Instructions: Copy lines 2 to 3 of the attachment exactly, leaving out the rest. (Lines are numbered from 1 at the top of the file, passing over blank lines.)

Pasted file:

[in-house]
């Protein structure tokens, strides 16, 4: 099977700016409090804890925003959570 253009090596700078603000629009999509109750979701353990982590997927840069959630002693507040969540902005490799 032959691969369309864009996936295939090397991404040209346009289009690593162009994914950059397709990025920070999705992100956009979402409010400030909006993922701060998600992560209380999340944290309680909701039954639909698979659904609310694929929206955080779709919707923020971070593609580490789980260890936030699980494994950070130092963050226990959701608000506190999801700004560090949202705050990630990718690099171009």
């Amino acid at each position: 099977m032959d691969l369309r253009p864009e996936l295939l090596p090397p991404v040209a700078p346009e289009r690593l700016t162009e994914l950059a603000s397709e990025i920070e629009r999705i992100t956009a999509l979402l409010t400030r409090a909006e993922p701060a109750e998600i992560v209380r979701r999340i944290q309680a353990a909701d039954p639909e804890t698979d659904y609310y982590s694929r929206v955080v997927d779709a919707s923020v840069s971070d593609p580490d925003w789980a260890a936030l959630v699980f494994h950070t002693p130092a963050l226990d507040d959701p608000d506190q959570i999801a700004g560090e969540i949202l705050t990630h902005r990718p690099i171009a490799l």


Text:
């Protein structure tokens, strides 16, 4: 099977700016409090804890925003959570 253009090596700078603000629009999509109750979701353990982590997927840069959630002693507040969540902005490799 032959691969369309864009996936295939090397991404040209346009289009690593162009994914950059397709990025920070999705992100956009979402409010400030909006993922701060998600992560209380999340944290309680909701039954639909698979659904609310694929929206955080779709919707923020971070593609580490789980260890936030699980494994950070130092963050226990959701608000506190999801700004560090949202705050990630990718690099171009």
């Amino acid at each position: 099977m032959d691969l369309r253009p864009e996936l295939l090596p090397p991404v040209a700078p346009e289009r690593l700016t162009e994914l950059a603000s397709e990025i920070e629009r999705i992100t956009a999509l979402l409010t400030r409090a909006e993922p701060a109750e998600i992560v209380r979701r999340i944290q309680a353990a909701d039954p639909e804890t698979d659904y609310y982590s694929r929206v955080v997927d779709a919707s923020v840069s971070d593609p580490d925003w789980a260890a936030l959630v699980f494994h950070t002693p130092a963050l226990d507040d959701p608000d506190q959570i999801a700004g560090e969540i949202l705050t990630h902005r990718p690099i171009a490799l």